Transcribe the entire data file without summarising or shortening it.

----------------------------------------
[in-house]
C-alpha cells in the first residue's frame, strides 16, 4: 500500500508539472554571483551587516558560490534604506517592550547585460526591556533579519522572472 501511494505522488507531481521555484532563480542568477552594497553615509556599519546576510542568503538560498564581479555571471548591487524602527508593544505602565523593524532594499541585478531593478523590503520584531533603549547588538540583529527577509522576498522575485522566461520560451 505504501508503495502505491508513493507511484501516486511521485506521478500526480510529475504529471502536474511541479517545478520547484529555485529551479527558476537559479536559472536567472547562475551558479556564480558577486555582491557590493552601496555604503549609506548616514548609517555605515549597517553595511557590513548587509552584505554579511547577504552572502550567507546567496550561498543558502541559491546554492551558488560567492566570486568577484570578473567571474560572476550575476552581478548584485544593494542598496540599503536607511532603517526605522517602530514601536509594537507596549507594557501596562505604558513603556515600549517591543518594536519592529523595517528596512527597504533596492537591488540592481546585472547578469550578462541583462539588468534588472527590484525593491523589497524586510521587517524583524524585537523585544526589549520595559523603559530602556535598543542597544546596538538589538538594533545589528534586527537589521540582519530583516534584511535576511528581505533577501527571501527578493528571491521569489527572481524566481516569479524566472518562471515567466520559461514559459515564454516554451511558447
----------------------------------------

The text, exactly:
[in-house]
C-alpha cells in the first residue's frame, strides 16, 4: 500500500508539472554571483551587516558560490534604506517592550547585460526591556533579519522572472 501511494505522488507531481521555484532563480542568477552594497553615509556599519546576510542568503538560498564581479555571471548591487524602527508593544505602565523593524532594499541585478531593478523590503520584531533603549547588538540583529527577509522576498522575485522566461520560451 505504501508503495502505491508513493507511484501516486511521485506521478500526480510529475504529471502536474511541479517545478520547484529555485529551479527558476537559479536559472536567472547562475551558479556564480558577486555582491557590493552601496555604503549609506548616514548609517555605515549597517553595511557590513548587509552584505554579511547577504552572502550567507546567496550561498543558502541559491546554492551558488560567492566570486568577484570578473567571474560572476550575476552581478548584485544593494542598496540599503536607511532603517526605522517602530514601536509594537507596549507594557501596562505604558513603556515600549517591543518594536519592529523595517528596512527597504533596492537591488540592481546585472547578469550578462541583462539588468534588472527590484525593491523589497524586510521587517524583524524585537523585544526589549520595559523603559530602556535598543542597544546596538538589538538594533545589528534586527537589521540582519530583516534584511535576511528581505533577501527571501527578493528571491521569489527572481524566481516569479524566472518562471515567466520559461514559459515564454516554451511558447